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Hydrogen: developing the renewable energy of the future, today

Energy Communities

The hydrogen roundtable was the flagship event in ENGIE Innovation Week 2016 in the Asia Pacific region. An exceptional panel of guest speakers met in in Singapore to discuss current opportunities in hydrogen.

Quentin Vaquette, an ENGIE intrapreneur who is developing the "Hydrogen solutions for remote areas" project, was part of the panel. We took advantage of a trip he made to France to talk about hydrogen’s place in the energy mix of tomorrow.

Quentin, after working as an engineer and a financial analyst, you are currently leading the "Hydrogen Solutions" project. How do you go from financial analysis to working on hydrogen?

You could almost call it a revelation... it’s true that for four years I worked in Thailand as a financial analyst, and during a visit to the Maldives, I realized that all the electricity produced there was from diesel. Which is a very expensive, polluting and non-renewable source of energy.

On my own time I started a research project to find energy sources that could be used to replace diesel in isolated locations. Hydrogen began to make sense very quickly, both economically and ecologically.

I created a business case that I submitted to management at ENGIE APAC, who gave me three months to make a more solid case for the concept. I was able to show that hydrogen was in fact an appropriate energy source in isolated areas.

I started to develop the "Hydrogen Solutions” project six months ago, with the challenge of getting the first set of customers to kickstart this new business that I think has an extremely bright future in Asia.

The first cooperation agreement (MOU) was signed in early June of this year in Australia, which allowed us to move into feasibility study phase. Our goal is to deliver a competitive commercial offer by the end of 2016 and to sign of our first long-term electricity sales contract (for 20-years, for example) by the middle of next year. This will allow us to move into the construction phase and commissioning in 2018.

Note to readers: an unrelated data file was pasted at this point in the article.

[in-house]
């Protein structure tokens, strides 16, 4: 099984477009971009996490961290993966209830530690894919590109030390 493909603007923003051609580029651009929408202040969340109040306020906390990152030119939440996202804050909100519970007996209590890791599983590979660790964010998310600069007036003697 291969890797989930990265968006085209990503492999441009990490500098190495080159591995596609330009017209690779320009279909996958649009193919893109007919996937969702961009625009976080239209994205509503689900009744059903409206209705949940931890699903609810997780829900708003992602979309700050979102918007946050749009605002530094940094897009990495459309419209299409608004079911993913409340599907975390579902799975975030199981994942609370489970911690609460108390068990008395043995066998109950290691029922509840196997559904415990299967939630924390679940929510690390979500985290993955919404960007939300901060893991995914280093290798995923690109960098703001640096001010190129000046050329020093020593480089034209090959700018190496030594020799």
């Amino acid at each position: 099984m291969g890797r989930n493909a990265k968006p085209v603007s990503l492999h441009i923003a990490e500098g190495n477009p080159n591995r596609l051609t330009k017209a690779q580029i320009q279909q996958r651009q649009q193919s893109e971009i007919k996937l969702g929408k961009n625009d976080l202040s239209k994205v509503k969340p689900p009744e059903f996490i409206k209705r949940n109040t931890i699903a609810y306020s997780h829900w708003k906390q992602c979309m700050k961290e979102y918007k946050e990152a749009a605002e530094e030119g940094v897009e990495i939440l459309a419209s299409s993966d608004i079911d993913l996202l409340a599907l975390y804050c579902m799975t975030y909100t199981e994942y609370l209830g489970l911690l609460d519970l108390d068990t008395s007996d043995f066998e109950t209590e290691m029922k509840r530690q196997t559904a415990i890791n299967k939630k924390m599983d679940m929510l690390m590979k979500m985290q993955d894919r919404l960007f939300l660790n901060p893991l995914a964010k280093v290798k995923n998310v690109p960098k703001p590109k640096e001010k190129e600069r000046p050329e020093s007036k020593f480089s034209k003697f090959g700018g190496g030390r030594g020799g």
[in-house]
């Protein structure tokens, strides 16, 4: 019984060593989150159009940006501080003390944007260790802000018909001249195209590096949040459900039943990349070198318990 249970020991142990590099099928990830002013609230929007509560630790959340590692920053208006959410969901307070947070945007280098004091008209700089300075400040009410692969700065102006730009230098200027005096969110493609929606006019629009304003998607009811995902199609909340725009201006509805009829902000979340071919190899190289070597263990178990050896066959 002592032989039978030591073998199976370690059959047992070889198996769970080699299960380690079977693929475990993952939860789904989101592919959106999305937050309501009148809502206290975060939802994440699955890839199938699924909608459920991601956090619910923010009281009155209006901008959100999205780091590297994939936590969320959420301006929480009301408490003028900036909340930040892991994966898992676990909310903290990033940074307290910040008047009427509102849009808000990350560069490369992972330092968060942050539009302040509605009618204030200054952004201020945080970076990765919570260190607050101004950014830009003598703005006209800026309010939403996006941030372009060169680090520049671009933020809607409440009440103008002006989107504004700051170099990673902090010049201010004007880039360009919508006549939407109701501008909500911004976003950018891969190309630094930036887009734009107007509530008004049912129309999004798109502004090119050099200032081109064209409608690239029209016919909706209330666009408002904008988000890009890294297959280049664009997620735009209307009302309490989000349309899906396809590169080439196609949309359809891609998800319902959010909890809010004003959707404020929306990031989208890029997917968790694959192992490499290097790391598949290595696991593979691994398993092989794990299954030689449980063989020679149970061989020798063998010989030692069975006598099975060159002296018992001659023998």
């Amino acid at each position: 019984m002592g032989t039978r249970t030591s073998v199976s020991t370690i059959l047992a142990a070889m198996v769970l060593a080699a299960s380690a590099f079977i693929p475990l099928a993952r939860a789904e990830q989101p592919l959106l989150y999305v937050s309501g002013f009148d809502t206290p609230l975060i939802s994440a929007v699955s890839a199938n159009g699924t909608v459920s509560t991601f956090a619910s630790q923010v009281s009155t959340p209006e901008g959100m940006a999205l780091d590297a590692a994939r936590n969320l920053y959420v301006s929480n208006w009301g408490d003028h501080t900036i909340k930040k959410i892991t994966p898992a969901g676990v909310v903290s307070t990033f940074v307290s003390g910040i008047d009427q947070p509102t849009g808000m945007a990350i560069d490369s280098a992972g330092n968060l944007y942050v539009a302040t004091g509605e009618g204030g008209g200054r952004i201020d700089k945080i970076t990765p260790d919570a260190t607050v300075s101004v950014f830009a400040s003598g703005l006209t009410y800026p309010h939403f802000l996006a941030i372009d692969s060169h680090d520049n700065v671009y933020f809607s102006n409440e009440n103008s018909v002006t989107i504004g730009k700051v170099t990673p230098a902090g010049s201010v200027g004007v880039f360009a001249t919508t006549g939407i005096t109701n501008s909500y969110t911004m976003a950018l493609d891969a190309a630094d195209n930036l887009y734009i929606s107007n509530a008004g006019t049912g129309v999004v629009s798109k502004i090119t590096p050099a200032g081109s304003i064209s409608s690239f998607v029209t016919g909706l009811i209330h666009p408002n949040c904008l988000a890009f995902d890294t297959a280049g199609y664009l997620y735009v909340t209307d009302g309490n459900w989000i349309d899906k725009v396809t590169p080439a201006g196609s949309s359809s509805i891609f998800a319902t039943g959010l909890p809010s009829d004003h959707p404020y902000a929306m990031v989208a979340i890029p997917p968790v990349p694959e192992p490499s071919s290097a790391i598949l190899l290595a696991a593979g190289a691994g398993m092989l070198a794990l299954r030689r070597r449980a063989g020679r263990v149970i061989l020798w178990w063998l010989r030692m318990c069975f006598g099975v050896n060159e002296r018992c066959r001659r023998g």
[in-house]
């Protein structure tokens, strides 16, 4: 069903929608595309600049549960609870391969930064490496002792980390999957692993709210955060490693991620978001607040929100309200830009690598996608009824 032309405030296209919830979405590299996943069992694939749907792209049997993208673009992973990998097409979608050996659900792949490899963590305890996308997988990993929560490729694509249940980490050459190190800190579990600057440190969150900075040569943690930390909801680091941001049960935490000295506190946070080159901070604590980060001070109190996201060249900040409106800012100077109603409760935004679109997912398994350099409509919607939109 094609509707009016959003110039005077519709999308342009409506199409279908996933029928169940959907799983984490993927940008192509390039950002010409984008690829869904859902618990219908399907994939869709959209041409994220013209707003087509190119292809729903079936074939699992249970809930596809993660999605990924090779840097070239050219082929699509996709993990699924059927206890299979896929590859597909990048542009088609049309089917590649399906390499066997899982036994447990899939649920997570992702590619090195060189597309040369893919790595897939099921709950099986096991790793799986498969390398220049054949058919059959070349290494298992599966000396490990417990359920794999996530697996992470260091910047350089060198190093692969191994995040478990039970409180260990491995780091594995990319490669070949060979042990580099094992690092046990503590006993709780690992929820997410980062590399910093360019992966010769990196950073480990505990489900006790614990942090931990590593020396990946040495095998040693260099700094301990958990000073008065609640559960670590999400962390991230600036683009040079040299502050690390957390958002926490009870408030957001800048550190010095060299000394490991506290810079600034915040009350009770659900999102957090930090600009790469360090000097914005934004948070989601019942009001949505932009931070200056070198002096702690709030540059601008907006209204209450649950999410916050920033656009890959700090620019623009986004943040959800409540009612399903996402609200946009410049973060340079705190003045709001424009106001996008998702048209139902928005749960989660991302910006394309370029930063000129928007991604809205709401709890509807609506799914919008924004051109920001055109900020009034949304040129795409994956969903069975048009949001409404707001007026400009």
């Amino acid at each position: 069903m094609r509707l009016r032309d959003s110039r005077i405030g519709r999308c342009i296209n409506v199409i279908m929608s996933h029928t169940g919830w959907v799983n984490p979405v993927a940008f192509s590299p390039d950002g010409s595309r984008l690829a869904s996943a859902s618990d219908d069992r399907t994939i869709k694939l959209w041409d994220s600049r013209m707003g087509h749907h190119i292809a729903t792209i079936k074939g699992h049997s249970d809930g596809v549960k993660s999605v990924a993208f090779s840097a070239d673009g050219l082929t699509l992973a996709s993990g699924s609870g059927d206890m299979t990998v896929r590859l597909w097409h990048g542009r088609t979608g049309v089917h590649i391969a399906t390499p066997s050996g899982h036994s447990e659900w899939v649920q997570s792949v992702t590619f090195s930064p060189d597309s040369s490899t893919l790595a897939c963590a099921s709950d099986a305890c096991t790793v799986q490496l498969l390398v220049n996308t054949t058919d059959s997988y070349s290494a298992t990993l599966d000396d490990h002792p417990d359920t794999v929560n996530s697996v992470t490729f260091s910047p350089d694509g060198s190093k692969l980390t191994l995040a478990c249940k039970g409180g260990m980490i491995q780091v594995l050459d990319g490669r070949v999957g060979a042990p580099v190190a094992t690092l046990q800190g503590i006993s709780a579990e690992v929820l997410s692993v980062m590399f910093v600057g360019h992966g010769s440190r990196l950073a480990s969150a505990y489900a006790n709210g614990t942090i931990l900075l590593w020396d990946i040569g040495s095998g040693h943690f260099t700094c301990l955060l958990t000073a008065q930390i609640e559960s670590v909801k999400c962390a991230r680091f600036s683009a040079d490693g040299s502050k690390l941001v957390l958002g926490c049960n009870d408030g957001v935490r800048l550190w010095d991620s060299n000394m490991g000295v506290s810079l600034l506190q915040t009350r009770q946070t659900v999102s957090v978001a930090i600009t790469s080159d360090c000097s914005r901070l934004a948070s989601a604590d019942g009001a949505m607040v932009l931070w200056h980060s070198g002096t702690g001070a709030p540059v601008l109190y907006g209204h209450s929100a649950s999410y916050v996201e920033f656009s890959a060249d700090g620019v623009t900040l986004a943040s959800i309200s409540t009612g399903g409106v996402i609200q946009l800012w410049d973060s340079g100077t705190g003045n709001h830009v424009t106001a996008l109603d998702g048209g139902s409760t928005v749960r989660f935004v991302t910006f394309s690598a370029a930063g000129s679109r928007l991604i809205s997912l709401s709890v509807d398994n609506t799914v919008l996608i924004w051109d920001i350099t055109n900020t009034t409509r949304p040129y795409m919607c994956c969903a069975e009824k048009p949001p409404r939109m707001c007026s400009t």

What is the potential for hydrogen at ENGIE, particularly with regard to its commitment to reducing CO2 emissions?

Hydrogen is a really important issue for the Group for several reasons.

Reducing emissions equals finding and using renewable energy sources. But hydrogen is an "enabling technology" that overcomes the intermittency of renewables. It is also a very versatile storage solution that has direct applications for mobility or producing electricity from 100% renewable sources, as is the case for my project.

In the near future hydrogen could replace natural gas! We know that (at current cost) renewable and hydrogen technologies could already be used to turn the electricity generated in large solar power plants in high-exposure areas like the Middle East, for example, into a 100% renewable gas at a cost that would be competitive with that of LNG two years ago, or $16/gigajoule. Hydrogen could therefore demonstrably occupy an important place in the future energy mix.

For the Group, the challenge is currently to develop its hydrogen expertise in niche markets where it is already profitable compared to petrol-based fuels, and to prepare for the future, when hydrogen will really take off.

What hydrogen projects is ENGIE currently developing in Asia Pacific or elsewhere?